Summer Program Blog
On Saturday evening, after the last of the 2016 High School Summer Program students left campus and headed for home, the team that ran the program got together for a goodbye dinner. The Admissions counselors, the chaplains, and all the prefects gathered one last time to celebrate their two weeks of hard work. “It was a beautiful reminder of how dedicated so many people are to the College and to its students,” says Admissions Director Jon Daly. “It was really inspiring.”
The group also turned in some additional photos from the goodbyes on Saturday morning, which we present in one final slideshow:
The College thanks all those who helped make the 2016 program such a success — the dedicated Admissions team, the hard-working prefects, the devoted chaplains, the wise tutors, the generous parents, and the hard-working students! Special thanks, too, are in order for prefects Zoe Appleby and Patrick Nazeck, who provided the information that kept this blog running, and Martin McCann and Alexis Pomietlo, who took the photographs.
And, of course, all thanks and praise be to God!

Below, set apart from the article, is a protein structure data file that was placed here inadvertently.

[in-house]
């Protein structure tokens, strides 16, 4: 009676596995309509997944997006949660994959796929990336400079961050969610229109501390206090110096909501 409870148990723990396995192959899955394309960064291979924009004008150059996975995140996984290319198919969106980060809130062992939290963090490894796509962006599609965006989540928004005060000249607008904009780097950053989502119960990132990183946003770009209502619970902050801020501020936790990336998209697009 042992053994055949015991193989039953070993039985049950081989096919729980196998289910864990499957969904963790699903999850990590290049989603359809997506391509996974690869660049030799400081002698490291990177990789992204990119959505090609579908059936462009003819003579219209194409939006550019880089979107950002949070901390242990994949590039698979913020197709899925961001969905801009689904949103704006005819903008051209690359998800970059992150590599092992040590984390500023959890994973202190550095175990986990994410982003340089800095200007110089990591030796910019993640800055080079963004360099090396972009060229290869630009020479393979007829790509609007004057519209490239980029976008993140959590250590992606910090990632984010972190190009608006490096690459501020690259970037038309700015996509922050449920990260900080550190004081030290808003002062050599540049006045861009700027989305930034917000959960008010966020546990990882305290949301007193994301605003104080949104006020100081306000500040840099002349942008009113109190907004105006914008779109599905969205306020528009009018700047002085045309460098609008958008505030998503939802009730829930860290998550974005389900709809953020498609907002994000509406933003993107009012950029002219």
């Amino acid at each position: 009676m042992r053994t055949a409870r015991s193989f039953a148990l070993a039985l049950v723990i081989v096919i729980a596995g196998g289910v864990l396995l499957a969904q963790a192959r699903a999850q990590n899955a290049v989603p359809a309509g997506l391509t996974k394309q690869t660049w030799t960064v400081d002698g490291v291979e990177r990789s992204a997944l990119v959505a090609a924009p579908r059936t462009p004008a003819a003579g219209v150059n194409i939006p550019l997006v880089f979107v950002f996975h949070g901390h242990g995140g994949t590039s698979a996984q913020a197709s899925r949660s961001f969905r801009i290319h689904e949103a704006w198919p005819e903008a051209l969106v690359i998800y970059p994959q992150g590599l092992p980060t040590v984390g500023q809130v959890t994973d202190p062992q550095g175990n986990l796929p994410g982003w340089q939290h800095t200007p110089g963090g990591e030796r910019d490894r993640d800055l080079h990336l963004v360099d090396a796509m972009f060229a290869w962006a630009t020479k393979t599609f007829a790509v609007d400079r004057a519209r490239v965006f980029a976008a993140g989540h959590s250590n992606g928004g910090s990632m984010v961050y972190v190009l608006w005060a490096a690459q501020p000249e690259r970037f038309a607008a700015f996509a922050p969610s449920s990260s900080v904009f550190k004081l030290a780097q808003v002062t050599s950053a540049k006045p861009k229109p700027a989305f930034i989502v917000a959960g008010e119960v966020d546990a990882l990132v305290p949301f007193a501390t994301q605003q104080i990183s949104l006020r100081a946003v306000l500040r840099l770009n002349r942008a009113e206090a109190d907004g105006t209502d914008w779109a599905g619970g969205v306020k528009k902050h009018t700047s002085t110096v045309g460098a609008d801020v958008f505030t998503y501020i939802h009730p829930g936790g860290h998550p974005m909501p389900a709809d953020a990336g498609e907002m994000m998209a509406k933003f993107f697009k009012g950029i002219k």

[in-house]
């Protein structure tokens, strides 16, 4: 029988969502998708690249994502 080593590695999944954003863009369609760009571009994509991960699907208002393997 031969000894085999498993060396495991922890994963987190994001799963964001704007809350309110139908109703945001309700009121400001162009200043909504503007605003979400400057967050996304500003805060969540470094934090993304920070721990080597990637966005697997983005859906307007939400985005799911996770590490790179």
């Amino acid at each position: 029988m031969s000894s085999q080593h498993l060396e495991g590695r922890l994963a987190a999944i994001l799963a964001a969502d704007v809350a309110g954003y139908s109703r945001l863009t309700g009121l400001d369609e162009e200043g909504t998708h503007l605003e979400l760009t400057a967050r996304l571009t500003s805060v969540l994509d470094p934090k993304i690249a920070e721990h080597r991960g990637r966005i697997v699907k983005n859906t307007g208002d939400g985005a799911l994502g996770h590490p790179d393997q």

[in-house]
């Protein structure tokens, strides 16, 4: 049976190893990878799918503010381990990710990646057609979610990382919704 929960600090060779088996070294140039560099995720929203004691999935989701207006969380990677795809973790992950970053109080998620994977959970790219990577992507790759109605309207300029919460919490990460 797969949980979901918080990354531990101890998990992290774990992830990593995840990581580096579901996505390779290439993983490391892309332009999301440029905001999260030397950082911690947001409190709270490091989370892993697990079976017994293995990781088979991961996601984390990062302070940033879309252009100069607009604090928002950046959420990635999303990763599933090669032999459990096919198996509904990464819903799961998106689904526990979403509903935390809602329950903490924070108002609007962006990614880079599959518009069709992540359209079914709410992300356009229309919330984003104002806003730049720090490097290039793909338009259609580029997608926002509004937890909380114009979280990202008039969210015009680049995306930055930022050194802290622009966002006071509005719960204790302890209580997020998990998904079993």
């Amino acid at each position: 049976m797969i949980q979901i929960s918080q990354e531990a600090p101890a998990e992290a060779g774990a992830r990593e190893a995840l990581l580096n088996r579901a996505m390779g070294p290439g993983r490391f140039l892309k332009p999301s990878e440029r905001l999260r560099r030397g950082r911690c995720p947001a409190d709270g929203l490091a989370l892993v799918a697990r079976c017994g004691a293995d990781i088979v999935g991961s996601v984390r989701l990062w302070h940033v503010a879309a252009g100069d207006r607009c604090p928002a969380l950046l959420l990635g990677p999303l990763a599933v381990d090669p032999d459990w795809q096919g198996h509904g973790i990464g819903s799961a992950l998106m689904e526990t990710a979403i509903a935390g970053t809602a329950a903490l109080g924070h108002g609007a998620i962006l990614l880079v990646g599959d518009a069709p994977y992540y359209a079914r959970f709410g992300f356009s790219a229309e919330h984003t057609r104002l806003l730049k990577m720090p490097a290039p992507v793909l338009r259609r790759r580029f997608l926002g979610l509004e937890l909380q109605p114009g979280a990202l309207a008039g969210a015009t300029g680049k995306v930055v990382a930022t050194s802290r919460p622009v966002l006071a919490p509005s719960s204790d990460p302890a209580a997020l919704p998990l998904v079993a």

Never mind that they stayed up late for last night’s dance, most of the High School Summer Program students were up early this morning to bid their friends a fond farewell. The vans and buses began leaving the campus as early as 4:00 a.m. With tears, hugs, and promises to meet again, the students said goodbye.
The Admissions Staff looks forward to welcoming many of these students back to campus in the coming months. May God bless them!
The 2016 High School Summer Program has, alas, come to an end!
Friday night St. Joseph Commons hosted the farewell banquet, at which several of the program’s young musicians entertained the crowd, and prefects performed some highly amusing skits. At the conclusion of dinner, all moved to the Chapel, where Fr. Sebastian exposed the Blessed Sacrament, and the group prayed the Rosary in Adoration.
Students then gathered in the plaza of St. Gladys Hall, where they danced until nearly midnight. Before saying goodbye, students penned yearbook-style notes to one another — oftentimes inside their copies of Euclid’s Elements! After much hugging and bidding adieu, all turned in to the residence halls and prepared for their journeys back home, with the first van leaving around 4:00 a.m., and the last scheduled to depart just after noon.
Thanks be to God for two amazing weeks!